Sunday, January 29, 2012
For anyone who regularly or occasionally needs to communicate legal topics to nonlawyers, I recommend Peter D. Jacobson's reflective column on the topic in the Journal of Law, Medicine, and Ethics. Here are a few quotes from the piece reflecting his perspective:
What I want public health students to learn is very different from my approach to teaching law students. For one thing, the key objective for the former is for future health care executives/public health policymakers to understand the role law plays in their strategic decision-making environment. In contrast, law students need to know how the health care system works to provide effective legal advice and representation. . . .
[I]t is not important to me whether [non-law] students can remember the elements of a medical liability claim or the elements of an antitrust action five years later. Much more important is that they leave the class with a sense of how to think about the law in meeting their day-to-day and long-term responsibilities.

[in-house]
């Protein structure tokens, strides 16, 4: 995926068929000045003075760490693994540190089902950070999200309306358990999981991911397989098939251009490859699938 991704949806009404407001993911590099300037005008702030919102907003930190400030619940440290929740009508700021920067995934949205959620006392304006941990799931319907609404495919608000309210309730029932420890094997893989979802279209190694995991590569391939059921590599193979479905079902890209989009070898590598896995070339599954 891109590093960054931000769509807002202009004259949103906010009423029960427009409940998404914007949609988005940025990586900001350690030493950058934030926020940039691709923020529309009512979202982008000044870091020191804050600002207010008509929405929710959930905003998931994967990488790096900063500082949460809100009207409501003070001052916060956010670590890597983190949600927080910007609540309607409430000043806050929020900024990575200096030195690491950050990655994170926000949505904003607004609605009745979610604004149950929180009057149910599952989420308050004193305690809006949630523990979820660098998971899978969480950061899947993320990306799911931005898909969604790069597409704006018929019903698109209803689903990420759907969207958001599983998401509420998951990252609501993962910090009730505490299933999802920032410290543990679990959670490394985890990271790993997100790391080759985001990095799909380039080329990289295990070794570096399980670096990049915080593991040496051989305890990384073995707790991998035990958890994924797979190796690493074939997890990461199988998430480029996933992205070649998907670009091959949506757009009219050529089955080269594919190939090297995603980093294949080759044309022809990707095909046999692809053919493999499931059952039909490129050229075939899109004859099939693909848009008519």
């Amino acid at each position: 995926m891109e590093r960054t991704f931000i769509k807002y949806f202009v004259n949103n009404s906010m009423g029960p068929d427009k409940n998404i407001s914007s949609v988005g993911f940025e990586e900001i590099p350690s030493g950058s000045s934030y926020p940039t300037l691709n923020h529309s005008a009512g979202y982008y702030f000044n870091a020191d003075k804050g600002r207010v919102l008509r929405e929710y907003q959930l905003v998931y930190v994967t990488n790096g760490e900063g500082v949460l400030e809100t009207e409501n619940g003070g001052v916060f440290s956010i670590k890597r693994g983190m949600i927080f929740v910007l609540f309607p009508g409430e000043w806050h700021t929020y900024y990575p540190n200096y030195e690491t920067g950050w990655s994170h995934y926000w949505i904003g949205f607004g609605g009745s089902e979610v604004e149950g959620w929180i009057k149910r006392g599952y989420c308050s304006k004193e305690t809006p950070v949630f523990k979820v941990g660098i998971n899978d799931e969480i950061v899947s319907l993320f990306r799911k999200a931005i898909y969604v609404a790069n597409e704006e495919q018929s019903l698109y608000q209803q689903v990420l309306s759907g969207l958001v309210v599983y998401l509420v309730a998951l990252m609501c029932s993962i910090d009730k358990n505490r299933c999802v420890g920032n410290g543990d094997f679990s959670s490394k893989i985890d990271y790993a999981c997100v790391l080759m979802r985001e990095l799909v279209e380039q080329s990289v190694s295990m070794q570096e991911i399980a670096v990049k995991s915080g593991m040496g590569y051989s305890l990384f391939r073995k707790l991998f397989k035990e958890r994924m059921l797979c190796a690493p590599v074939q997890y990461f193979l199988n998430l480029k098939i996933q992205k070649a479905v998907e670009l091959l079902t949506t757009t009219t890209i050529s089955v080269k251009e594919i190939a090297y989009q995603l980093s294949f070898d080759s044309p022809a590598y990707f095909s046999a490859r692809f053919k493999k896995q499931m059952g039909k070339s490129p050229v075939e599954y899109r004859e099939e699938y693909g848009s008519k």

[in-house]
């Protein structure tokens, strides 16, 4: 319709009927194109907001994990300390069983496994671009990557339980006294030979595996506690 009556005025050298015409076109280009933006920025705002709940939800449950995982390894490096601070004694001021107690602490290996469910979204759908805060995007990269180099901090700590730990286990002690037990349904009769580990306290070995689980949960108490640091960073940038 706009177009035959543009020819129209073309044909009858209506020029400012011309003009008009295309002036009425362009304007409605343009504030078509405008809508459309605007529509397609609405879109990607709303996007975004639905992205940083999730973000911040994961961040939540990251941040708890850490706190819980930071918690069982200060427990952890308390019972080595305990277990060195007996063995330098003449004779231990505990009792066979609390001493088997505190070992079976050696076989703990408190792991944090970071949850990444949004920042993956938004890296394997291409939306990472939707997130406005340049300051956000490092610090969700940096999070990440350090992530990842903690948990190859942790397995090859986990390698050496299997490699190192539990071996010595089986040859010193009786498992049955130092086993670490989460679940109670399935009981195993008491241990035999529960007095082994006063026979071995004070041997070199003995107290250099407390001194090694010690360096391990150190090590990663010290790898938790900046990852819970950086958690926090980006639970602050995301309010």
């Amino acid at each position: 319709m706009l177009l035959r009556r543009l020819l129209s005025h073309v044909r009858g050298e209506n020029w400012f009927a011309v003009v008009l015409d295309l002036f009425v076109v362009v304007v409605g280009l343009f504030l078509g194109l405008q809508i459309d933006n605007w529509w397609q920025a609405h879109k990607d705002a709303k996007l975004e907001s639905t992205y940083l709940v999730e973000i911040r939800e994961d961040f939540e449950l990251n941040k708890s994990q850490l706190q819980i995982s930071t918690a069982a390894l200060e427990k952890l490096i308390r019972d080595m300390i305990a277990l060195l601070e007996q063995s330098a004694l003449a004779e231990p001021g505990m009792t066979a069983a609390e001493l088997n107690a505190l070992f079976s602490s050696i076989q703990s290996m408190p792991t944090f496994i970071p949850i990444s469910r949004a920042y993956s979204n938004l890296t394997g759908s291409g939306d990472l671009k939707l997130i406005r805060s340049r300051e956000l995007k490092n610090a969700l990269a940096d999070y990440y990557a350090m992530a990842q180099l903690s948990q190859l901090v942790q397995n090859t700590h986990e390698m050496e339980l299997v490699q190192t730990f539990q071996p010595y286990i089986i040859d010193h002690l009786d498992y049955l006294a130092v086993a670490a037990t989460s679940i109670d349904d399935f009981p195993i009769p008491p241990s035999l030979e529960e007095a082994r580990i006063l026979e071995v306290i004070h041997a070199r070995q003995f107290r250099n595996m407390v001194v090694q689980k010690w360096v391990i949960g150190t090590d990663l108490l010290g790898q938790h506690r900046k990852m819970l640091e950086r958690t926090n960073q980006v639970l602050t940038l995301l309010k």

One central goal of the class is to ensure familiarity "with key terms and concepts of how the legal system operates." The idea is to assure that those interacting with attorneys know the right questions to answer, developing some sympathy for the necessarily ambiguous aspects of client advising:
Because of the rapid changes in how heath care is organized, financed, and delivered, [executives often] cannot expect clear answers from their attorneys. Understanding the law’s inherent ambiguity is an important goal for future health care executives to comprehend. That way, they will not feel overly confident that they can address legal challenges on their own.
Joan Robinson once called economics a valuable course of study, if only to avoid being fooled by economists. A similar point could be made about law teaching outside the law school; as Jacobson notes, at their best, "students become increasingly comfortable with how to use the law to advance their strategic objectives while simultaneously realizing the law’s limitations."
Jacobson also mentioned a great exam question he recently asked:
In an increasingly competitive market, it seems timely to re-examine the legal system’s oversight of the health care enterprise. What public accountability function should the legal system provide in either the transition to a market-driven system or in a world with accountable health care organizations (ACOs) and health insurance exchanges? Does the trend toward consolidation require new ways of thinking about the legal system’s role? If so, what approaches would you recommend?
Those are questions we'd all do well to ponder. [FP]